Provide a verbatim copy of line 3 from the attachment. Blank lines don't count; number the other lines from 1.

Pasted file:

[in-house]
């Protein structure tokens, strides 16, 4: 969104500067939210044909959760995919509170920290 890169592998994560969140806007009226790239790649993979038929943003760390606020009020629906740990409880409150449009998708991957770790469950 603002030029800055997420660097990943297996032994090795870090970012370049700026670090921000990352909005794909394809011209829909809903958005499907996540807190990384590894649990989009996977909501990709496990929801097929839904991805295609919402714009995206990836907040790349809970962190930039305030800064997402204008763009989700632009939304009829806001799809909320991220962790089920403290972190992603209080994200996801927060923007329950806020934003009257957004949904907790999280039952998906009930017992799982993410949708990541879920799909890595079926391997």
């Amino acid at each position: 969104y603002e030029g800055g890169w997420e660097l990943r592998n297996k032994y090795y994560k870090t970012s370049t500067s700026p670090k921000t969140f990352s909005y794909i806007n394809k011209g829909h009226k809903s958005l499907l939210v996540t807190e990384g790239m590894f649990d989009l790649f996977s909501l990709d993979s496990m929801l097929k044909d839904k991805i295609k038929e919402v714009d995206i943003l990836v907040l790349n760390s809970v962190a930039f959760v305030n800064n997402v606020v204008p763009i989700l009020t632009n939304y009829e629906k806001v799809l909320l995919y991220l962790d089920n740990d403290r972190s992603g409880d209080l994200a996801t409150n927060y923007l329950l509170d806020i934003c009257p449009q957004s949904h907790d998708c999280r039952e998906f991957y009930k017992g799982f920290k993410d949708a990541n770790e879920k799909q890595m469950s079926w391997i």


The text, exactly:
């Amino acid at each position: 969104y603002e030029g800055g890169w997420e660097l990943r592998n297996k032994y090795y994560k870090t970012s370049t500067s700026p670090k921000t969140f990352s909005y794909i806007n394809k011209g829909h009226k809903s958005l499907l939210v996540t807190e990384g790239m590894f649990d989009l790649f996977s909501l990709d993979s496990m929801l097929k044909d839904k991805i295609k038929e919402v714009d995206i943003l990836v907040l790349n760390s809970v962190a930039f959760v305030n800064n997402v606020v204008p763009i989700l009020t632009n939304y009829e629906k806001v799809l909320l995919y991220l962790d089920n740990d403290r972190s992603g409880d209080l994200a996801t409150n927060y923007l329950l509170d806020i934003c009257p449009q957004s949904h907790d998708c999280r039952e998906f991957y009930k017992g799982f920290k993410d949708a990541n770790e879920k799909q890595m469950s079926w391997i």